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Data and Stream

There are two forms of electronic connection travelling between the two spaces. One is a high speed connection that has been dedicated primarily to video streaming using Quicktime and Sorenson Broadcaster. The video is sent and received at a resolution of 640 x 480. It has a lag time of approximately 8 seconds to reach the other space due to the buffering that takes place in the streaming software. The other form of connection is made by sending data only, a much smaller quantity of information as compared to the video stream. The data has little or no lag time -- it is effectively arriving in the space in real time. The main form of data we are sending between the two spaces is generated by the dancers moving in the triggering and sensing environment.

Questions and Answers:

Question #3: what is the difference between transmitting data and sending a video stream between the two spaces? Why is this difference interesting?

Answer #1: Data is a stream of numbers, and video is a pictorial representation of activity in the other space. Data is more interesting to me because it is abstract and easily transformed into other types of media representation. To me data links can be more like a perceptual sense of what is taking place in the other space, somewhat vague and mysterious but still capable of containing meaning if experienced over a period of time. The direct visual link for me is more about instant gratification and can lose much of the beauty and mystery of the subtler type of connection unless the camera work is carefully thought out and controlled. (John Mitchell)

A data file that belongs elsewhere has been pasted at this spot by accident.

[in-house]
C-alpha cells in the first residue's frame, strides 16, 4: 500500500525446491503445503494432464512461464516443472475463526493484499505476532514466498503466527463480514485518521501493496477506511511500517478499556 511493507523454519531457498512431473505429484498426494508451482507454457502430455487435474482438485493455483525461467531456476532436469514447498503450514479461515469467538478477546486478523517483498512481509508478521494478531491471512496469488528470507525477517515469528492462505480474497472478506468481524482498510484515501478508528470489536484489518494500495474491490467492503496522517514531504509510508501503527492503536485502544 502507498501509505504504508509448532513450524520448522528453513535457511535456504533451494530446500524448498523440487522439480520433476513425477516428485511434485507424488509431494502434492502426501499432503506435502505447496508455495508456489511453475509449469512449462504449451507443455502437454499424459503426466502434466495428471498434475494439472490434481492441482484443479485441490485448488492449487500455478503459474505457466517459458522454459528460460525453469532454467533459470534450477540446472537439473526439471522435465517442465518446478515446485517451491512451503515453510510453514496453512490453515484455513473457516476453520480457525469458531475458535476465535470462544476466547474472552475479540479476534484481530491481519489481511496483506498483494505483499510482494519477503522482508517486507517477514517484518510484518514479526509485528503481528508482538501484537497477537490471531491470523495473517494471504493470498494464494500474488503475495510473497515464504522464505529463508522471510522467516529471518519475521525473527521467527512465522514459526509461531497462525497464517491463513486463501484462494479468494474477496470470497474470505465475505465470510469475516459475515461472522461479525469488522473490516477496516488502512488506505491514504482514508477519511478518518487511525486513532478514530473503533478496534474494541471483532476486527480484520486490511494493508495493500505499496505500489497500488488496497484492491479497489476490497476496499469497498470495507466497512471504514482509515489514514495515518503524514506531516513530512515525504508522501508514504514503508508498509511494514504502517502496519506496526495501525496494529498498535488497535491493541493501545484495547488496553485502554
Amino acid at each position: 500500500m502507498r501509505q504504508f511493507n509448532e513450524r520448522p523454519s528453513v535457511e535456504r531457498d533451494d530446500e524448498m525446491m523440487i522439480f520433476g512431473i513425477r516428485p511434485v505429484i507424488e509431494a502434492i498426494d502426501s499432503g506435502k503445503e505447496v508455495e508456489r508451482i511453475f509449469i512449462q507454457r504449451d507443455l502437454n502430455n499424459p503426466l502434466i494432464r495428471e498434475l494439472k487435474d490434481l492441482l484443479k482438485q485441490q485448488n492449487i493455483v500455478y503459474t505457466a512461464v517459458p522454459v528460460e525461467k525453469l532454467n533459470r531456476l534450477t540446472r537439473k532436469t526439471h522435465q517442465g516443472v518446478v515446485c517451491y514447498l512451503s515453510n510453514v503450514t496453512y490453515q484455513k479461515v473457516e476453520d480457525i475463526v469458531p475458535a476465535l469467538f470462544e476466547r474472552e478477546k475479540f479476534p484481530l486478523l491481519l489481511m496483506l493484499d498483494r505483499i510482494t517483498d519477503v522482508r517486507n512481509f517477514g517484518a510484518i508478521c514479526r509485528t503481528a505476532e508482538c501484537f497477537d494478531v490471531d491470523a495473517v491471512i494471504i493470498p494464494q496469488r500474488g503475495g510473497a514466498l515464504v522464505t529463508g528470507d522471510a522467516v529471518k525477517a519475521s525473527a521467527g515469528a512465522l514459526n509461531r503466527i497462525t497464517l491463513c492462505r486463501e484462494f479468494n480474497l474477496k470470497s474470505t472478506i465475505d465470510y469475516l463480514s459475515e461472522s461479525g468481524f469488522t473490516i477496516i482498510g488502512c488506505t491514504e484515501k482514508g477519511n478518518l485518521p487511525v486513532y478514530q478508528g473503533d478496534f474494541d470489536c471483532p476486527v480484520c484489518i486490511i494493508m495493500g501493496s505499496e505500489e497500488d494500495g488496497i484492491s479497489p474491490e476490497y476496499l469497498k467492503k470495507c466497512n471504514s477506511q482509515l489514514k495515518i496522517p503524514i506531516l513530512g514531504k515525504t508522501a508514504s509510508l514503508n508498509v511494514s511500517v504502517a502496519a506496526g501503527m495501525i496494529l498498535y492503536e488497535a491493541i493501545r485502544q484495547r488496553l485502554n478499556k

Answer #2: There are two key differences. One is more conceptual - both are actually data, but one form of data (video) is immediately recognisable by humans, wheras the other (data) needs to be translated or mapped in some way. This makes the latter potentially more interesting in that the translation or mapping process can work in many different ways (movement can be mapped to sound, image to text etc...). The other difference is more mundane - video takes longer. I'm very interested in this - that one can receive data describing a movement or gesture in some way almost immediately, but only actually 'see' the movement (through video) 8 seconds later. I think this could be used as a construct in making work. (Jo Hyde)

Answer #3: "Transmitting data" gives a sense of realtime, but it's never "real-time" There is always a "delay" involved. But in relation to "sending video" there is a difference. To send video which is still analog, you need "compression" time to send it, which causes the delay. So I would say "sending video" to "sending data" is in a similar relation as digitised (transformed from analog) video to DVstream. One is a digital stream (data and video), which is just connected to another host - in realtime, the other is a converted media, which needs to be interpreted. So I think the future is in sending data between digital hosts rather than than converting different media to make them "compatible". (Christian Ziegler)